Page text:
I’m a serial MOOC dropout. My most recent dropout experience (though I keep saying I’m going to go back) is from Harvard’s CS50 course. I never took Computer Science, I just taught myself how to make the web. I had a knack for it, I accessed and consumed thousands of articles and tutorials and tidbits about CSS and Javascript and server stuff. A month or so ago, Harvard launched the 2014 version of it’s famous CS50 (which is basically computer science 101) MOOC, and I eagerly went through the intro videos/readings and even completed all of Problem Set 0. I submitted it, and I filled out a survey wherein I said

“I intend to take the entire course, complete all 12 problem sets and earn the CS50 Certificate from Harvard University.”

I haven’t been back. It took me about 6 hours to complete the intro and first project. Mainly because I spent a lot of time falling in love with Scratch, another thing that I’d had in my peripheral but never actually learned.

I skipped a couple years of school because I got bored and wanted my freedom ASAP.

I went to 5 universities before I earned my first degree.

In my personal learning experience, I’ve found that my idiosyncrasies, my culture, my interests, my history, and more have led me down learning pathways so individual it’s difficult to imagine that there’s someone out there who is following the same path. If you combine that understanding with the universe of information on the web and try to imagine designing the perfect learning pathways for someone else, what you have is a damn near impossible task.

Modular Origami. Image Credit Ardonik

All of these reflections have played into the work I do at Mozilla. These thoughts have influenced the learning design Teach the Web stuff for a while now. The vast majority of my work in education has been about constructing and testing modular learning models, and it all comes back to my understanding of my own learning pathways and the crazy chaos that is the World Wide Web. With the new training piece of what we’re doing, we have another chance to provide modularity as a method for individual growth.

In the Mozilla community, we have people who have been throwing Mozilla branded events for years. They know how to get a venue and invite people to attend. They know how to file a bug to request swag and remix Mozilla slide decks. They know how to present information. What they might not know is how to throw a Maker Party. Maker Party isn’t just a brand, it’s an event that uses participatory pedagogies to help participants learn while they interact and make tangible things. Often, we see people in our community who are branding their events Maker Party, but not actually making or partying.

Then there are people who are adept at using progressive pedagogies and interests to spur learning. There are educators who throw Maker Parties for 45 minutes during 3rd period every single week day, but they don’t consider their endeavors part of this global movement. They don’t see themselves as Webmakers, or maybe they just don’t know how to plug into the global community.

There are people floating on the peripherals, all we have to do is pull them in. In order to build a training program that speaks to a great many potential Mozilla contributors, we have to assume that each person has varying skills and interests, and we have to help them learn how to teach the web in ways that speak to them.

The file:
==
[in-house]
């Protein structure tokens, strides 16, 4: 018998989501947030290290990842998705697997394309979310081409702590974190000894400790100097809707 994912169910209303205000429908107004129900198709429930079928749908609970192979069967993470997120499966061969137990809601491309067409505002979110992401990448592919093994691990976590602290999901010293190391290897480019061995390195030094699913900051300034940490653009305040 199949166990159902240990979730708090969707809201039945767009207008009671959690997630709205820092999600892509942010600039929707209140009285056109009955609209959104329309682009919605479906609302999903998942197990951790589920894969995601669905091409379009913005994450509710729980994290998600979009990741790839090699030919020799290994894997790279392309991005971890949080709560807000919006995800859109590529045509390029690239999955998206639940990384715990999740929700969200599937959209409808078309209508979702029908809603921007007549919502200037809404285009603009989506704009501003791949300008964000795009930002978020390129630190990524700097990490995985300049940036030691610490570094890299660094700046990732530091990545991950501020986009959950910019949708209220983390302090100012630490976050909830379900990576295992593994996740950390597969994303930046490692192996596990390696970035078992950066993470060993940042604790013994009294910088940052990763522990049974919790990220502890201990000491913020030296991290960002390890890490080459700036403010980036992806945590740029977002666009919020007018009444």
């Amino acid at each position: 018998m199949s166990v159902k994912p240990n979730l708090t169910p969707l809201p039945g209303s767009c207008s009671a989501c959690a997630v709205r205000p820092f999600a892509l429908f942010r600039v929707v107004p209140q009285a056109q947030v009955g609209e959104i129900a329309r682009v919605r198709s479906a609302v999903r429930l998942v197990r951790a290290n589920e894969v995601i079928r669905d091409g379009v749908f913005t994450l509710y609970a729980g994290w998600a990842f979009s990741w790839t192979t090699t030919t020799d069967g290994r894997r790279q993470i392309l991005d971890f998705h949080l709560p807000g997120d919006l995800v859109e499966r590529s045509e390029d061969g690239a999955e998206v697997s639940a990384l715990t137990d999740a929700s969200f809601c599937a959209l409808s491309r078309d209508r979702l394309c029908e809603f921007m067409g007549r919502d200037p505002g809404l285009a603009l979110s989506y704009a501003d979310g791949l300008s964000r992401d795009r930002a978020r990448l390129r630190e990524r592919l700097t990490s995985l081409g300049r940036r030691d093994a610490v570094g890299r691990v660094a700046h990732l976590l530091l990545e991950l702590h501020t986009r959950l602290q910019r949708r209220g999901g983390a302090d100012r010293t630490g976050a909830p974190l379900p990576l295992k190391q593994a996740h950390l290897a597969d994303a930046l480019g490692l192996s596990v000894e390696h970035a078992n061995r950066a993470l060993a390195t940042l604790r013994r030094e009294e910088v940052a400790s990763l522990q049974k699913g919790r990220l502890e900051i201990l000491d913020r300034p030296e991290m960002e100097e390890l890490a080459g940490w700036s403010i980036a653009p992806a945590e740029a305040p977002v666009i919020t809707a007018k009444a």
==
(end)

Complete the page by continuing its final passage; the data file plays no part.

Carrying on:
the structure of the teach the web training content

The new training program will begin by addressing the theory and practicalities behind how you teach the web and get involved with the Webmaker community. It will expand to help level up different skills for people who are already contributing. We’ll organize the training content in a way that allows people to come and learn the thing they want without forcing people to focus in on things they’re not interested in. Technical and social skill building is pulled throughout, whether you’re interested in learning about the educational theory behind Webmaker or if you want to learn more about the practical work of event organizing.

You don’t have to know theory to teach, but understanding theory can make you a better teacher. You don’t have to be good at pitching projects to get funding, but understanding how to talk to a potential funder can improve your pitches. You don’t have to share online to participate in the global community, but airfare will get pretty expensive :P

Learners will make, explore, communicate. And when the training is not applicable enough to a specific community due to cultural, social, or linguistic differences, we’ll encourage folks to read, rip and remix those parts of the training that the local community is most in need of. The global community will help individual local communities redesign pieces of the training to speak to their growing audiences. The vision is complex, but the execution doesn’t have to be.

The long and short of it is, we don’t all need the same lessons to learn how to contribute to the global movement of digital and web literacy. We all have different things to contribute, and a good training program is one that allows people to focus on the pieces they want to contribute to and customize experiences for their individual learners. It’s my firm belief that this kind of modularity leads to individual as well as organizational growth. It allows us to move more quickly, iterate and innovate systematically, analyze more succinctly and, best of all, it allows us to put learners in control of their own learning.

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